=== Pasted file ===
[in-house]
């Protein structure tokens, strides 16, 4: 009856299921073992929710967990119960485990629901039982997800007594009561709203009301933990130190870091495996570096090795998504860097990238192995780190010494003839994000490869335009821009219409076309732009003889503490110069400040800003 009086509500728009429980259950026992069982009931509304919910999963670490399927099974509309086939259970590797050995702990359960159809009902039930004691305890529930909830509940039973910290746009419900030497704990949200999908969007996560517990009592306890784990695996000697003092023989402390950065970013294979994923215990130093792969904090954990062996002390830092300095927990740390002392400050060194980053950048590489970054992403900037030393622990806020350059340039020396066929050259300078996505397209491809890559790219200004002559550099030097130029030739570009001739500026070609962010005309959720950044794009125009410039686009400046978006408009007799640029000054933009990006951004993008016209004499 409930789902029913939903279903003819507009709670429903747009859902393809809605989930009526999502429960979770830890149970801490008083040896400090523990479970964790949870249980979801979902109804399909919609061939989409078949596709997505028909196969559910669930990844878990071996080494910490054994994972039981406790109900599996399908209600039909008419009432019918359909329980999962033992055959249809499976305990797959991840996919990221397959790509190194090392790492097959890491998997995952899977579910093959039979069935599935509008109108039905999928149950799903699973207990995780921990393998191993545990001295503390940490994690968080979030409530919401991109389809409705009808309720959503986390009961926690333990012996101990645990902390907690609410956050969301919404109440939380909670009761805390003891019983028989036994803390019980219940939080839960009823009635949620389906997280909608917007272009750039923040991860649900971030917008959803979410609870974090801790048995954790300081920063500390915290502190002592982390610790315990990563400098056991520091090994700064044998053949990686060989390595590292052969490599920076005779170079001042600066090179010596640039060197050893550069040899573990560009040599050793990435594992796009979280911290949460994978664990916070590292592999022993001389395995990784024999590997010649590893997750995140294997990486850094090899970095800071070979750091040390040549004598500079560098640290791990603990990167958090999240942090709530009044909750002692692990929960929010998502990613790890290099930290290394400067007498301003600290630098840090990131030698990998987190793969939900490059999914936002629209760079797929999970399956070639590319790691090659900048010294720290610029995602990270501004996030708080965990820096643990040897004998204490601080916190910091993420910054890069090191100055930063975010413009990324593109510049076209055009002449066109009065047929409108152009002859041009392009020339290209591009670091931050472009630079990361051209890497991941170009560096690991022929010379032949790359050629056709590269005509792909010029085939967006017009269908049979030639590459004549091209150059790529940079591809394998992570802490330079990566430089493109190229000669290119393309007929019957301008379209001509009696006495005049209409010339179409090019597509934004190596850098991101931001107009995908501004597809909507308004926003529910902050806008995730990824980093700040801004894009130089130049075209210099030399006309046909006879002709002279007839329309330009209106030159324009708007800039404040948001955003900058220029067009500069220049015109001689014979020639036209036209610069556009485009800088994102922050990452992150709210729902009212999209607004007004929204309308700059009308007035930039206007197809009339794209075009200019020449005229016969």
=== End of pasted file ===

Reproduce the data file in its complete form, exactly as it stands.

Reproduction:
[in-house]
């Protein structure tokens, strides 16, 4: 009856299921073992929710967990119960485990629901039982997800007594009561709203009301933990130190870091495996570096090795998504860097990238192995780190010494003839994000490869335009821009219409076309732009003889503490110069400040800003 009086509500728009429980259950026992069982009931509304919910999963670490399927099974509309086939259970590797050995702990359960159809009902039930004691305890529930909830509940039973910290746009419900030497704990949200999908969007996560517990009592306890784990695996000697003092023989402390950065970013294979994923215990130093792969904090954990062996002390830092300095927990740390002392400050060194980053950048590489970054992403900037030393622990806020350059340039020396066929050259300078996505397209491809890559790219200004002559550099030097130029030739570009001739500026070609962010005309959720950044794009125009410039686009400046978006408009007799640029000054933009990006951004993008016209004499 409930789902029913939903279903003819507009709670429903747009859902393809809605989930009526999502429960979770830890149970801490008083040896400090523990479970964790949870249980979801979902109804399909919609061939989409078949596709997505028909196969559910669930990844878990071996080494910490054994994972039981406790109900599996399908209600039909008419009432019918359909329980999962033992055959249809499976305990797959991840996919990221397959790509190194090392790492097959890491998997995952899977579910093959039979069935599935509008109108039905999928149950799903699973207990995780921990393998191993545990001295503390940490994690968080979030409530919401991109389809409705009808309720959503986390009961926690333990012996101990645990902390907690609410956050969301919404109440939380909670009761805390003891019983028989036994803390019980219940939080839960009823009635949620389906997280909608917007272009750039923040991860649900971030917008959803979410609870974090801790048995954790300081920063500390915290502190002592982390610790315990990563400098056991520091090994700064044998053949990686060989390595590292052969490599920076005779170079001042600066090179010596640039060197050893550069040899573990560009040599050793990435594992796009979280911290949460994978664990916070590292592999022993001389395995990784024999590997010649590893997750995140294997990486850094090899970095800071070979750091040390040549004598500079560098640290791990603990990167958090999240942090709530009044909750002692692990929960929010998502990613790890290099930290290394400067007498301003600290630098840090990131030698990998987190793969939900490059999914936002629209760079797929999970399956070639590319790691090659900048010294720290610029995602990270501004996030708080965990820096643990040897004998204490601080916190910091993420910054890069090191100055930063975010413009990324593109510049076209055009002449066109009065047929409108152009002859041009392009020339290209591009670091931050472009630079990361051209890497991941170009560096690991022929010379032949790359050629056709590269005509792909010029085939967006017009269908049979030639590459004549091209150059790529940079591809394998992570802490330079990566430089493109190229000669290119393309007929019957301008379209001509009696006495005049209409010339179409090019597509934004190596850098991101931001107009995908501004597809909507308004926003529910902050806008995730990824980093700040801004894009130089130049075209210099030399006309046909006879002709002279007839329309330009209106030159324009708007800039404040948001955003900058220029067009500069220049015109001689014979020639036209036209610069556009485009800088994102922050990452992150709210729902009212999209607004007004929204309308700059009308007035930039206007197809009339794209075009200019020449005229016969």